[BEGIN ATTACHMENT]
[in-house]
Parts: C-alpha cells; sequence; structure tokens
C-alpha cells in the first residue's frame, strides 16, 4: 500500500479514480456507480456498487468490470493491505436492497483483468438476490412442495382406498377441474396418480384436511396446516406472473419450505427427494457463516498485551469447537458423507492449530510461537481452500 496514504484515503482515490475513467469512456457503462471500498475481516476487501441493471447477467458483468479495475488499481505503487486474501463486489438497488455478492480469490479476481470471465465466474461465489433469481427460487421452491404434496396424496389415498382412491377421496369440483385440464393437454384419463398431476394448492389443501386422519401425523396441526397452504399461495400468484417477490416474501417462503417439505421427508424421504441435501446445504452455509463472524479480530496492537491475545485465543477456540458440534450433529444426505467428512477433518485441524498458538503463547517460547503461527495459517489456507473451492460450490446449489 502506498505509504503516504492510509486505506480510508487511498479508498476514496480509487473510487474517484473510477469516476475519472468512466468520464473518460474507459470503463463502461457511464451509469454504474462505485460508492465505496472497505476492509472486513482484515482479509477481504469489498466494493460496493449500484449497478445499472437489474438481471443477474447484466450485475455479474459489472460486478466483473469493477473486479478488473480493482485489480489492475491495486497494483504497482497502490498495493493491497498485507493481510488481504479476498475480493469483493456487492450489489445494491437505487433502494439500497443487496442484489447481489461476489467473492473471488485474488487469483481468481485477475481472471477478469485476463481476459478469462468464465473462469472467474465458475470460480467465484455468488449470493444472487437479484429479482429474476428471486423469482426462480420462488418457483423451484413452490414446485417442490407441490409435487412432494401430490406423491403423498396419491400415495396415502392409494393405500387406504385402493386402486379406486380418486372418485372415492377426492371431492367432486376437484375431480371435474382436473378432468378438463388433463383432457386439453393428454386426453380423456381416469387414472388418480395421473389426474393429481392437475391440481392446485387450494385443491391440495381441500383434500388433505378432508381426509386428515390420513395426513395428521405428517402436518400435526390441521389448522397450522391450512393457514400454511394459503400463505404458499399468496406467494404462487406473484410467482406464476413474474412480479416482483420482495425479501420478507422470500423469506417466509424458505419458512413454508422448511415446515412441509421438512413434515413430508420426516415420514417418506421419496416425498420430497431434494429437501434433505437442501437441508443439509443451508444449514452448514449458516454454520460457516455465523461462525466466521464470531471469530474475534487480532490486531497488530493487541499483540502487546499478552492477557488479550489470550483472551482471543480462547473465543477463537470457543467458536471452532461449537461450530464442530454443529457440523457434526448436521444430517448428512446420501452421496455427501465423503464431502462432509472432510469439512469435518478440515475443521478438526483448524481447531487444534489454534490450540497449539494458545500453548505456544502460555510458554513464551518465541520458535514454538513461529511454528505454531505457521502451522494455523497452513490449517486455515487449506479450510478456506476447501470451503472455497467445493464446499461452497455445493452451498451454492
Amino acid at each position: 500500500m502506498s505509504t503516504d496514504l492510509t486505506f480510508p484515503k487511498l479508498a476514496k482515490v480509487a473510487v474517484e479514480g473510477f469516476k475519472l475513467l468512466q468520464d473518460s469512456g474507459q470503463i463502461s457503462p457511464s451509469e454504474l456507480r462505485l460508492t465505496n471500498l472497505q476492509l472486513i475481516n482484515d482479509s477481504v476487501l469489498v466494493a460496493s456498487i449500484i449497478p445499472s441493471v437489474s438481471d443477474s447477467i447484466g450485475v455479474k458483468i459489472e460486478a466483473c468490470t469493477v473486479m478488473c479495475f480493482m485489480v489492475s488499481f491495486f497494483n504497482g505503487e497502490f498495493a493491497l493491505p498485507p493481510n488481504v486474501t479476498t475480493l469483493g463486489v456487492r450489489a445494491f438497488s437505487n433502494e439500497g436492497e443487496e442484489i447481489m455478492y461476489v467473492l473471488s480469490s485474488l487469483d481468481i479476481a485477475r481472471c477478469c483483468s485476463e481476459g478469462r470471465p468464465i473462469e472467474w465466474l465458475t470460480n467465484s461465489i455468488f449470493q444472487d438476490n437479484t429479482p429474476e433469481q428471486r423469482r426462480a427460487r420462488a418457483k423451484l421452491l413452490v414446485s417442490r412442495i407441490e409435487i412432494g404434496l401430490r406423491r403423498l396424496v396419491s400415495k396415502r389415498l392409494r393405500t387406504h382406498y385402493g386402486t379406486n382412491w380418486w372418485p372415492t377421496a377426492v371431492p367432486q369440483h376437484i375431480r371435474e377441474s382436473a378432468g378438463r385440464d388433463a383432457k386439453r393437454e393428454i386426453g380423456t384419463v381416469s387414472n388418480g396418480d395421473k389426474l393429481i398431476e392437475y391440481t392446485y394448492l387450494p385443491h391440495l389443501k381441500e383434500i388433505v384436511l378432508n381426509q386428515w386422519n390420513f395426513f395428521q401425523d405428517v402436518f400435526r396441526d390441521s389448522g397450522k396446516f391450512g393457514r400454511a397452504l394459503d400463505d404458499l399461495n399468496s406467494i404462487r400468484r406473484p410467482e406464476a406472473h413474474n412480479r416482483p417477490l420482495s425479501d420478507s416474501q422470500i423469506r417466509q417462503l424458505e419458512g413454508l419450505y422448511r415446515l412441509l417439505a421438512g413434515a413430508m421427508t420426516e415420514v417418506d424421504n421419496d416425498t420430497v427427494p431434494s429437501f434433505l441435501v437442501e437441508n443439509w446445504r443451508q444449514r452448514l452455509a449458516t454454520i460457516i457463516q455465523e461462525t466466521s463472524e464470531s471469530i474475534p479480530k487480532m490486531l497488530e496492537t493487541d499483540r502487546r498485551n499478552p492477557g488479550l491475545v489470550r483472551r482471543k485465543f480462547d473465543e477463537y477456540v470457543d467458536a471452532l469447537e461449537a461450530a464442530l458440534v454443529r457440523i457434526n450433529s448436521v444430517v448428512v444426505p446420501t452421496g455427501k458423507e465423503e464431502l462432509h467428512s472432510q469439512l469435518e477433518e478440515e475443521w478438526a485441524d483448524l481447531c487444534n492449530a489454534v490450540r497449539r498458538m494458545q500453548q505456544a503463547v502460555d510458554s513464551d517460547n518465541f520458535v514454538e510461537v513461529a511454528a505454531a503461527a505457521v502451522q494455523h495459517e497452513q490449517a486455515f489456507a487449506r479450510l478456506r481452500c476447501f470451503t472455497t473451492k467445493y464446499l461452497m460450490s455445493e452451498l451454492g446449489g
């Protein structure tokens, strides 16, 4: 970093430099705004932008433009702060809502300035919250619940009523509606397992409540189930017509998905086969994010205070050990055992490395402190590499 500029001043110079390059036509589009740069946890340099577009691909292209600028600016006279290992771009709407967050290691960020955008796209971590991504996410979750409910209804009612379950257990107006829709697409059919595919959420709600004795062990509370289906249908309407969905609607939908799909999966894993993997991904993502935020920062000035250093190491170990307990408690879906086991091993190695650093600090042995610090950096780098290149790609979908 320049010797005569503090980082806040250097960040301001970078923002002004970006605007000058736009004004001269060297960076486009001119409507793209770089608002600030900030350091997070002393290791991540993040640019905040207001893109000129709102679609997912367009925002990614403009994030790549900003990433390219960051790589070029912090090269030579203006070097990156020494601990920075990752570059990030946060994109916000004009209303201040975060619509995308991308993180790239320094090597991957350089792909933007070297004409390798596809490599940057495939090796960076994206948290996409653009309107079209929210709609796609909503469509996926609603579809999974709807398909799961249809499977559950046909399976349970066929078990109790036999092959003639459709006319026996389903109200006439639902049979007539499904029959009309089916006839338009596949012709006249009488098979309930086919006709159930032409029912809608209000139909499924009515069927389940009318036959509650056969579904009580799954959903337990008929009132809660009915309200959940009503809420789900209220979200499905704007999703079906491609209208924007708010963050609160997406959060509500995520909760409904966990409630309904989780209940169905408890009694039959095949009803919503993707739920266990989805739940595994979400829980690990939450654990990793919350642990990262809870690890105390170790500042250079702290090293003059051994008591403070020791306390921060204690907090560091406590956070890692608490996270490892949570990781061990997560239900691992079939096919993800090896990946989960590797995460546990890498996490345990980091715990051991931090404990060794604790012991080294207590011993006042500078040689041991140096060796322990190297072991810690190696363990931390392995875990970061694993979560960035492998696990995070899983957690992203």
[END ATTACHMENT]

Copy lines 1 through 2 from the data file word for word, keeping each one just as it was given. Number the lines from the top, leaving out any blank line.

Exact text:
[in-house]
Parts: C-alpha cells; sequence; structure tokens